But irrespective of the answer to that question, the Bush clan does not feel too bad about the prospect of Hillary’s elevation. In fact, as they see it, but won’t say out loud, it would be a kind of biblical justice if Hillary took 1600 Penn.
The Bushes’ real grudge against Bill was not just that this upstart huckster from Arkansas denied the patrician George H.W. Bush what he understandably considered his well-earned right — a second term.
Instead, he ended up like Jimmy Carter — tossed by the wayside ignominiously after just four years. Not just in hindsight, Mr. Bush had a solid case for his reelection.
On the international front, he did not just preside — but helped shape — fundamental changes on the world stage, with the dissolution of the Soviet Union, the unification of Germany and freedom for all of Eastern Europe.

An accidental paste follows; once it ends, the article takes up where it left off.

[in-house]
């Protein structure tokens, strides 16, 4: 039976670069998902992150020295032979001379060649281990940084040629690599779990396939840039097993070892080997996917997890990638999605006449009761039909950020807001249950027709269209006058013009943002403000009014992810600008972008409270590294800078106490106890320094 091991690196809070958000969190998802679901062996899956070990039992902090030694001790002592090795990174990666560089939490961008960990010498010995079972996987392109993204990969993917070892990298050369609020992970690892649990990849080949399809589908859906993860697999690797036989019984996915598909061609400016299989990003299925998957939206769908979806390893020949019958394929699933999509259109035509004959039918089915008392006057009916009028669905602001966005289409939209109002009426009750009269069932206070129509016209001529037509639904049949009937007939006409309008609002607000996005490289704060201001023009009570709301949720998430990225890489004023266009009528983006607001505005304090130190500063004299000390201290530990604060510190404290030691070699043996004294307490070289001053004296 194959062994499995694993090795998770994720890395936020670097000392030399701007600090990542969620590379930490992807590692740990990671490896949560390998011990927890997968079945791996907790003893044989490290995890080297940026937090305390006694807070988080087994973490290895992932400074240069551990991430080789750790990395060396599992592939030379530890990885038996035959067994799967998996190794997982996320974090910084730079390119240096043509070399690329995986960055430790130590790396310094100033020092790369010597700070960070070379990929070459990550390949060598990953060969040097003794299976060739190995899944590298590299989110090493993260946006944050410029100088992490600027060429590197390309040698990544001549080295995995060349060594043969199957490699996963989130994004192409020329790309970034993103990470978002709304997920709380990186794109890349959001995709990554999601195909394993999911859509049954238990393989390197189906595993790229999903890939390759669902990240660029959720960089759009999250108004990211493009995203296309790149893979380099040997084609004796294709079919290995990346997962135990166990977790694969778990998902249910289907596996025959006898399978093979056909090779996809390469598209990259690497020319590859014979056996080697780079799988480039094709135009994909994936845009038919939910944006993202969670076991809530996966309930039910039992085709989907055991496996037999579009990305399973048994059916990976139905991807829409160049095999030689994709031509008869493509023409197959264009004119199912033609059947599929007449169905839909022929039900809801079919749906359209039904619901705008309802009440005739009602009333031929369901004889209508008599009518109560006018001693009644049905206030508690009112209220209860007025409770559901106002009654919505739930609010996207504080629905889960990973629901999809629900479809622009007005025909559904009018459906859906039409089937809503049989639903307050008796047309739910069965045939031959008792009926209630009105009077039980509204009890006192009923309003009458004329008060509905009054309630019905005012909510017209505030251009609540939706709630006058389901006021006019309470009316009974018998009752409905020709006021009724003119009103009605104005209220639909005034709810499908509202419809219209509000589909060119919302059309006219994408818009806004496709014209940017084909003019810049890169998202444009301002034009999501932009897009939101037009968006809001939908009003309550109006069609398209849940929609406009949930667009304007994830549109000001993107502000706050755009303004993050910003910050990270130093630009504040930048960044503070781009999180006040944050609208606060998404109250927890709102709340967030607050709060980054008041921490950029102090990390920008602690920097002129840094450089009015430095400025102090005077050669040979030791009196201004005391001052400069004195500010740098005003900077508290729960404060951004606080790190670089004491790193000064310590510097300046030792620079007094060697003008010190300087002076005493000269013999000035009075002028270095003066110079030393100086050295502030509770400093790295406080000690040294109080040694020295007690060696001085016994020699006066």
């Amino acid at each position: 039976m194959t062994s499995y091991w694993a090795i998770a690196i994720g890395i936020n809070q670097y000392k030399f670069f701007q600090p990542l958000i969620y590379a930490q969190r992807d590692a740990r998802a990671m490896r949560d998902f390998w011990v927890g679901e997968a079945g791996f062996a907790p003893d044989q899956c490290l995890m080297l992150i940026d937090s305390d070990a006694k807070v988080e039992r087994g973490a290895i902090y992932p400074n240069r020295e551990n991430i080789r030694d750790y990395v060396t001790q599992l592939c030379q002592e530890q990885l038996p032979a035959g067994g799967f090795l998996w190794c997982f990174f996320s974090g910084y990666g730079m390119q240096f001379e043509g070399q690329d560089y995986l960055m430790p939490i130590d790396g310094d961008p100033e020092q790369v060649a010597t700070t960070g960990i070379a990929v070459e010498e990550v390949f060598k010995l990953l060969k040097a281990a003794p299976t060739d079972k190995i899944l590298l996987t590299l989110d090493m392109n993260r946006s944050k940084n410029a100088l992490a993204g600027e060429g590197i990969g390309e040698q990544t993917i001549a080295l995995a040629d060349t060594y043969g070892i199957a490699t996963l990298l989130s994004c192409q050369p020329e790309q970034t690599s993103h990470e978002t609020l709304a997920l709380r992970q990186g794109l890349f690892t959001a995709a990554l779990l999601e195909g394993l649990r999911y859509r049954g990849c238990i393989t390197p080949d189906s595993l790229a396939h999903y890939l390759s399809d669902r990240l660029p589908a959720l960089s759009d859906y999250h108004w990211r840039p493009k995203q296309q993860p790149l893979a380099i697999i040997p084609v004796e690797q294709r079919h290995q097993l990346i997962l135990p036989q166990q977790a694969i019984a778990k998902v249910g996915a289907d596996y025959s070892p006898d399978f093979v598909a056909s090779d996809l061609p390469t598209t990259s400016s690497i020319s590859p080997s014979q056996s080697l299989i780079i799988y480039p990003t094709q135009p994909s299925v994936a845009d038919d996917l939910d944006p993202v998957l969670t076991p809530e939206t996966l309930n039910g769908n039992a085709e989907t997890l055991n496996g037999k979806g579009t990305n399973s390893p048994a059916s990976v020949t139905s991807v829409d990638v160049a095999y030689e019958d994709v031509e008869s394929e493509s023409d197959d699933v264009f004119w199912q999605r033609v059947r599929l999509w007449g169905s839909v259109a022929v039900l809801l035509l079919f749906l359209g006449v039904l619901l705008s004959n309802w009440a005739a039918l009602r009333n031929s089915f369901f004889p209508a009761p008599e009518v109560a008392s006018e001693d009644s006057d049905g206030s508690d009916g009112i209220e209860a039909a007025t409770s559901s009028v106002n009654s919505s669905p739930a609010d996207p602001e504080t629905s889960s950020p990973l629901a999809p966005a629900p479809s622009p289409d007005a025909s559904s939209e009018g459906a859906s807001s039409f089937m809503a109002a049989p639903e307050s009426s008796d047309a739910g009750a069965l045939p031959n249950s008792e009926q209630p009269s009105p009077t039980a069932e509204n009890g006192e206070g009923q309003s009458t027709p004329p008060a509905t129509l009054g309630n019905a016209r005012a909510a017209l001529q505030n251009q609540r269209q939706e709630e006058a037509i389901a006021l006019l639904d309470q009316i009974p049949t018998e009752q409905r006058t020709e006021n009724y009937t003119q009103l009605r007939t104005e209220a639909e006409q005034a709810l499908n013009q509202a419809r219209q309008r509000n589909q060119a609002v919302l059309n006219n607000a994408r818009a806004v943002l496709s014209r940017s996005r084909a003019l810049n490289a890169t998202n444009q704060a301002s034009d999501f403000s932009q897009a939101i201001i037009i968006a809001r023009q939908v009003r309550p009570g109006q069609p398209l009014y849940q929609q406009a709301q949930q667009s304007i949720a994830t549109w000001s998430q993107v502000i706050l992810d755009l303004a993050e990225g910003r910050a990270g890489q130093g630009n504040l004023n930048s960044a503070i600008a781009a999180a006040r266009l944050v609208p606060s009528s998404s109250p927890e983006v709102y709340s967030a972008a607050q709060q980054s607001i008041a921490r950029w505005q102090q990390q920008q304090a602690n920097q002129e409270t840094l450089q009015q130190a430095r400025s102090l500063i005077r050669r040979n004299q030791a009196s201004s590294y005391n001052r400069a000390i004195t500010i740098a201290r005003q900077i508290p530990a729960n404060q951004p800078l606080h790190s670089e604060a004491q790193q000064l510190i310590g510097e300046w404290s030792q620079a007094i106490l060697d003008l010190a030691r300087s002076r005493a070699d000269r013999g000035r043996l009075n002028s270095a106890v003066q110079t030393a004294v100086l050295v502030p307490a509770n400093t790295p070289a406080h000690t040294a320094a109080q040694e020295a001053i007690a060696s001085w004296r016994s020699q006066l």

On the economic front, well, yes, there was the recession of the early 1990s, but Father Bush actually had a team of economic advisors that was truly operating in the nation’s — not just the Republican party’s — best interests.
Faced with rising unemployment, his advisors understood the core advantages of the U.S. economy — its flexibility, vigor and ability to successfully take risks.
Based on that analysis, they felt it best to let the adjustment processes in the economy run their course — in order to have a real economic bounce back in Mr. Bush’s second term.
And even more courageously, given an imbalance on the fiscal front, they did agree with the Democratic majority in Congress on a nowadays very un-Republican thing — raising taxes so that order could eventually be restored to the nation’s fiscal house.